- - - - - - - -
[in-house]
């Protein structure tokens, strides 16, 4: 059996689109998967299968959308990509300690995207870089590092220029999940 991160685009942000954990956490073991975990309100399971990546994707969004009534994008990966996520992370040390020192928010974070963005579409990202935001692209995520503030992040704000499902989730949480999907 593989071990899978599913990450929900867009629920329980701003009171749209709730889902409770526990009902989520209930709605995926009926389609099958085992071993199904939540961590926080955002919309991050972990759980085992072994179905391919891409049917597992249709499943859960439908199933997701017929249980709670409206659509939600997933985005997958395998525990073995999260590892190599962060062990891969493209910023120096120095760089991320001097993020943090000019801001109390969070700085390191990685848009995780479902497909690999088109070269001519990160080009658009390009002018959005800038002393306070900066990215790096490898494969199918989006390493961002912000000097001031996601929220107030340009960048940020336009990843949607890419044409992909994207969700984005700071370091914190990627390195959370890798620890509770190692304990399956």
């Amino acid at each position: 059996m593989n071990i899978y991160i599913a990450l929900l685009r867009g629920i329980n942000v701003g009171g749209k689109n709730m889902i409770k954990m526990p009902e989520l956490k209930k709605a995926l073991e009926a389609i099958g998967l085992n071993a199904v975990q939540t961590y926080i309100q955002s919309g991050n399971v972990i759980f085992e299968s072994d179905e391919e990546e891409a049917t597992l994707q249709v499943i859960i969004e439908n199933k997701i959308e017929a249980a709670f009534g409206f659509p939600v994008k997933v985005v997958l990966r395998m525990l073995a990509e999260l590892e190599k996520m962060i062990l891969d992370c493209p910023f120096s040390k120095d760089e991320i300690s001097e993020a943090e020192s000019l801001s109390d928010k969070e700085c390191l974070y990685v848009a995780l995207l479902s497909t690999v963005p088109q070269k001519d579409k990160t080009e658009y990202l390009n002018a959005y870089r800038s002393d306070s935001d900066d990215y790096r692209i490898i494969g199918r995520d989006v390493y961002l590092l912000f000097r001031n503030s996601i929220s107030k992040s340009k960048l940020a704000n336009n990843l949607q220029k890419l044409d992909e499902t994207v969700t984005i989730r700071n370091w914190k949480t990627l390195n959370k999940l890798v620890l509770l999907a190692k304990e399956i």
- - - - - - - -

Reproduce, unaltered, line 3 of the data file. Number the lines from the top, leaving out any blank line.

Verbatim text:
């Amino acid at each position: 059996m593989n071990i899978y991160i599913a990450l929900l685009r867009g629920i329980n942000v701003g009171g749209k689109n709730m889902i409770k954990m526990p009902e989520l956490k209930k709605a995926l073991e009926a389609i099958g998967l085992n071993a199904v975990q939540t961590y926080i309100q955002s919309g991050n399971v972990i759980f085992e299968s072994d179905e391919e990546e891409a049917t597992l994707q249709v499943i859960i969004e439908n199933k997701i959308e017929a249980a709670f009534g409206f659509p939600v994008k997933v985005v997958l990966r395998m525990l073995a990509e999260l590892e190599k996520m962060i062990l891969d992370c493209p910023f120096s040390k120095d760089e991320i300690s001097e993020a943090e020192s000019l801001s109390d928010k969070e700085c390191l974070y990685v848009a995780l995207l479902s497909t690999v963005p088109q070269k001519d579409k990160t080009e658009y990202l390009n002018a959005y870089r800038s002393d306070s935001d900066d990215y790096r692209i490898i494969g199918r995520d989006v390493y961002l590092l912000f000097r001031n503030s996601i929220s107030k992040s340009k960048l940020a704000n336009n990843l949607q220029k890419l044409d992909e499902t994207v969700t984005i989730r700071n370091w914190k949480t990627l390195n959370k999940l890798v620890l509770l999907a190692k304990e399956i």